In fact, such pressures from government officials on social-media companies, along with the many public statements alleged in the Complaint, have succeeded on a grand scale. Discovery received so far indicates that a veritable army of federal bureaucrats are involved in censorship activities “across the federal enterprise.” They include the 45 key custodians identified in Plaintiffs’ interrogatory responses so far, 32 federal officials identified by Facebook so far, eleven officials identified by YouTube, and nine identified by Twitter (many of which do not overlap, either with each other or Defendants’ disclosures). And Defendants have not yet received interrogatory responses reflecting Defendants’ knowledge of federal officials at other agencies who communicate with social-media platforms about censorship — but apparently there are many. So many, in fact, that CISA Director Jen Easterly and another CISA official apparently complained, in an internal text messages, that “chaos” would result if all federal officials were “independently” contacting social-media platforms about so-called misinformation: “Not our mission but was looking to play a coord role so not every D/A is independently reaching out to platforms which could cause a lot of chaos.” Ex. 5, at 4.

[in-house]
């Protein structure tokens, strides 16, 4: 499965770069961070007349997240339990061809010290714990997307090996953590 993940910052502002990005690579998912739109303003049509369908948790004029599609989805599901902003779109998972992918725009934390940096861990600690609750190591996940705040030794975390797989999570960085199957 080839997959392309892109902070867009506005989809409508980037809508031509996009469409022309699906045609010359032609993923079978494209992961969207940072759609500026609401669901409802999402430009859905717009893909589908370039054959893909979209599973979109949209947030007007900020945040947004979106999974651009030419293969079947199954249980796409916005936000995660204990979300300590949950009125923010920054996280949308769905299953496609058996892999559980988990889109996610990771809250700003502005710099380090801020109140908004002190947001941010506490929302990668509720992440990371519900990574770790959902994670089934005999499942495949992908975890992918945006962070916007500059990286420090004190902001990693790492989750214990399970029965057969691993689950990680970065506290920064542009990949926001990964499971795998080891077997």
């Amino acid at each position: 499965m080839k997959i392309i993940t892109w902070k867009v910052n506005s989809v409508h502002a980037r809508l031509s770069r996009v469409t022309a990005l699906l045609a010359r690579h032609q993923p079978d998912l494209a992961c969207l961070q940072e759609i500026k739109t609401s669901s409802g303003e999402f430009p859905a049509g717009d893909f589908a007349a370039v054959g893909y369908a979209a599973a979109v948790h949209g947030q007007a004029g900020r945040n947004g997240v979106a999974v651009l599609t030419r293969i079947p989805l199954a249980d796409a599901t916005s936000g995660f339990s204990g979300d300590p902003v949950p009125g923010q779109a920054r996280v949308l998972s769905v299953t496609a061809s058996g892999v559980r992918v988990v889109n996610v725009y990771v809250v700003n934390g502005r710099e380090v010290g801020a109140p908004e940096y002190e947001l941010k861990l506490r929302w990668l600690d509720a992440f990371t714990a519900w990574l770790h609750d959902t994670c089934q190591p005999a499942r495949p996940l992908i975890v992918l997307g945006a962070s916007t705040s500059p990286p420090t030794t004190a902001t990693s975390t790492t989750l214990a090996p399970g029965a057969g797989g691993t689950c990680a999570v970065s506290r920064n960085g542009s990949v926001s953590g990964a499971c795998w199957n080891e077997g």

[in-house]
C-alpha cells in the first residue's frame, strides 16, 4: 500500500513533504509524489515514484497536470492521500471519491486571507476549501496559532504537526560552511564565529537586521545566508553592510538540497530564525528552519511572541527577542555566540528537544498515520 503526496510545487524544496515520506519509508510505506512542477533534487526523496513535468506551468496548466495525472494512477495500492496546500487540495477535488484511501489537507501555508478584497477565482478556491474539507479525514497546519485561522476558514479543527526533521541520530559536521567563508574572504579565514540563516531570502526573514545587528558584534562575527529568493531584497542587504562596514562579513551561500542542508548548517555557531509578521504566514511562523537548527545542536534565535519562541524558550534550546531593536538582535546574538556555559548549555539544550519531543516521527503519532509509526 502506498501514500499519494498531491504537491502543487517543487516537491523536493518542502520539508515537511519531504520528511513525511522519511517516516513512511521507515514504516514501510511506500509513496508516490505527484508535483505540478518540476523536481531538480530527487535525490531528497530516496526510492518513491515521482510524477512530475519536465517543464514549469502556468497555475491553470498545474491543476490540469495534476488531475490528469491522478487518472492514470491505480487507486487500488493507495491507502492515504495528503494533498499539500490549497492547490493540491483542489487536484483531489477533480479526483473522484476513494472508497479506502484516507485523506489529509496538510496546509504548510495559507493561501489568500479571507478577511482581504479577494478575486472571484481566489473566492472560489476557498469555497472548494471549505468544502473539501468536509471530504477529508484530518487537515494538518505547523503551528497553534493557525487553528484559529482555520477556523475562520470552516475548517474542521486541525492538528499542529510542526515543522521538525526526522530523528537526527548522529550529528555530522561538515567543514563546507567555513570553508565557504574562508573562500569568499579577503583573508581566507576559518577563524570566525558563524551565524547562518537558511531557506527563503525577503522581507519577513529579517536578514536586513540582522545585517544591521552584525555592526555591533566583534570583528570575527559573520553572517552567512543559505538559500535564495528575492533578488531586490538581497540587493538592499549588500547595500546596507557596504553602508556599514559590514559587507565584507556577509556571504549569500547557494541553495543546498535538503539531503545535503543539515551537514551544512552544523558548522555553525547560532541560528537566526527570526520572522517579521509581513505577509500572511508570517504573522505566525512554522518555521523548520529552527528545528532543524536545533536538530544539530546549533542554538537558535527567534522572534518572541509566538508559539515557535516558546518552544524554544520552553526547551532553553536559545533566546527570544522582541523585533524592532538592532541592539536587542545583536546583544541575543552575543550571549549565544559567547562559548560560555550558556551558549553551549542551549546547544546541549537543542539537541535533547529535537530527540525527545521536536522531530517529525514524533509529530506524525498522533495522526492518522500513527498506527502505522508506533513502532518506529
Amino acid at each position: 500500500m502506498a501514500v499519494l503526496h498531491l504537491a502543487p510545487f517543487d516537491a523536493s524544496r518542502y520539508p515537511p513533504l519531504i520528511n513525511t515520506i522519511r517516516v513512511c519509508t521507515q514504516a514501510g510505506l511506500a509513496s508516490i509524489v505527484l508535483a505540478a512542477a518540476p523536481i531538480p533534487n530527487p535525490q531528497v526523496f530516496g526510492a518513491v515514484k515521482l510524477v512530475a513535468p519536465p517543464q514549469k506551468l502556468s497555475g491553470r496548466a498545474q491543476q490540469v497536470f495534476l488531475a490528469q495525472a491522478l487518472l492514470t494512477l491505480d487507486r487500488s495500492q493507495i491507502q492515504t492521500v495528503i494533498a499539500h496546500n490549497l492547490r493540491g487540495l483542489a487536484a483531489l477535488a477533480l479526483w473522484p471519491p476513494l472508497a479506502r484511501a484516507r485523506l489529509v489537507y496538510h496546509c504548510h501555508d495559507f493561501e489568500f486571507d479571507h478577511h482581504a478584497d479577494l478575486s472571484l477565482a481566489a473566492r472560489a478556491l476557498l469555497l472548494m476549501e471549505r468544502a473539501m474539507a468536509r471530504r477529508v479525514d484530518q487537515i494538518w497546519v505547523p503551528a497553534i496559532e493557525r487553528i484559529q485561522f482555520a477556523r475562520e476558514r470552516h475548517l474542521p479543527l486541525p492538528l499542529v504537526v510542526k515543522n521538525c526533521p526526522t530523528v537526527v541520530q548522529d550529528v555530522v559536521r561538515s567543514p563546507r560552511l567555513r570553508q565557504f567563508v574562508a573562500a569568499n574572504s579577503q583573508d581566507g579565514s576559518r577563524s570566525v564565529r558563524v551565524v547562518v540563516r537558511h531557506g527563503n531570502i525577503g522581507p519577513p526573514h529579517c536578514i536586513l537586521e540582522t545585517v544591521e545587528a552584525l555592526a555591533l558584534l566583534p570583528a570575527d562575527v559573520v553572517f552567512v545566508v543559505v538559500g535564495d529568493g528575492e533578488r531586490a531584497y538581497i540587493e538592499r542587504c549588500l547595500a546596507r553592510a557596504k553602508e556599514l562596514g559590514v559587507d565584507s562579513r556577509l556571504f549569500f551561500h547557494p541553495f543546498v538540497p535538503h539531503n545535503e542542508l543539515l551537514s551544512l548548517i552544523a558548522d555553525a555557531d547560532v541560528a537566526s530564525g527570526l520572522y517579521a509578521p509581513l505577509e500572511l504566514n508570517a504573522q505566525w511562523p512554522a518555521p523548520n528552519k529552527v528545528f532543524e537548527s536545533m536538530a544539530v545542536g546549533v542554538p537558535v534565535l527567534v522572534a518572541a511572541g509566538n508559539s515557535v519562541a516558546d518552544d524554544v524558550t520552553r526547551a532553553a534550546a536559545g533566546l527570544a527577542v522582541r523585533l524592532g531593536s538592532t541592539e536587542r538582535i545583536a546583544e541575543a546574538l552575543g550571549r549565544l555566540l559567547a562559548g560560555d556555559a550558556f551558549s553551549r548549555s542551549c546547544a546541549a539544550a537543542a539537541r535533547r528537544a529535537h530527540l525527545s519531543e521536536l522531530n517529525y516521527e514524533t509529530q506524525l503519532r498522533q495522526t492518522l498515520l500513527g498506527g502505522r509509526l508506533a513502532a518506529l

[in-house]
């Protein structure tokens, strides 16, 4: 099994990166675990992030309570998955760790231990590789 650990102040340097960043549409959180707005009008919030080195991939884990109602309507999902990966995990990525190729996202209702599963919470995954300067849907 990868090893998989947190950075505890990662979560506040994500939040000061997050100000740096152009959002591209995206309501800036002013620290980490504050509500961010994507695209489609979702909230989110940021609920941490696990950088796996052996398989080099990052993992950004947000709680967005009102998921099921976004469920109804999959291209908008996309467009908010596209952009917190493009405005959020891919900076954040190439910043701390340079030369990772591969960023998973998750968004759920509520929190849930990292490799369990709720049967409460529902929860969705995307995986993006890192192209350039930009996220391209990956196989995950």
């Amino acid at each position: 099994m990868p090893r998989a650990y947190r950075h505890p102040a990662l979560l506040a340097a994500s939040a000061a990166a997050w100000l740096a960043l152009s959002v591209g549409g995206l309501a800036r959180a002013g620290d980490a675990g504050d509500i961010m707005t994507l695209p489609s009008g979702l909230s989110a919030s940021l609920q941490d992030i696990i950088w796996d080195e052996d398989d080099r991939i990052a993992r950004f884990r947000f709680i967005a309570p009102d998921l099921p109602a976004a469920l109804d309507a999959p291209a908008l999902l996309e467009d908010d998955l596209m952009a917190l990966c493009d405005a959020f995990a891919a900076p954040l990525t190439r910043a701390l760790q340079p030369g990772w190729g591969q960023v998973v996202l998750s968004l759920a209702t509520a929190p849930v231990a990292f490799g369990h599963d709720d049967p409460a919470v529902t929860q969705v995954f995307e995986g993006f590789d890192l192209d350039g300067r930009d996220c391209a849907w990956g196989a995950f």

These federal bureaucrats are deeply embedded in a joint enterprise with social-media companies to procure the censorship of social-media speech. Officials at HHS routinely flag content for censorship, for example, by organizing weekly “Be On The Lookout” meetings to flag disfavored content, Ex. 6; sending lengthy lists of examples of disfavored posts to be censored, Ex. 6, at 21-22; serving as privileged “fact checkers” whom social-media platforms consult about censoring private speech, Ex. 7; and receiving detailed reports from social-media companies about so-called “misinformation” and “disinformation” activities online, Ex. 4; among others. CISA, likewise, has aggressively embraced its “evolved mission” of screening complaints of social-media disinformation and then “routing disinformation concerns” to social-media platforms, Doc. 45, ¶¶ 250-251. CISA routinely receives reports of perceived “disinformation” and forwards them to social-media companies, placing the considerable weight of its authority as a federal national-security agency behind other parties’ demands for suppression of private speech. Ex. 8.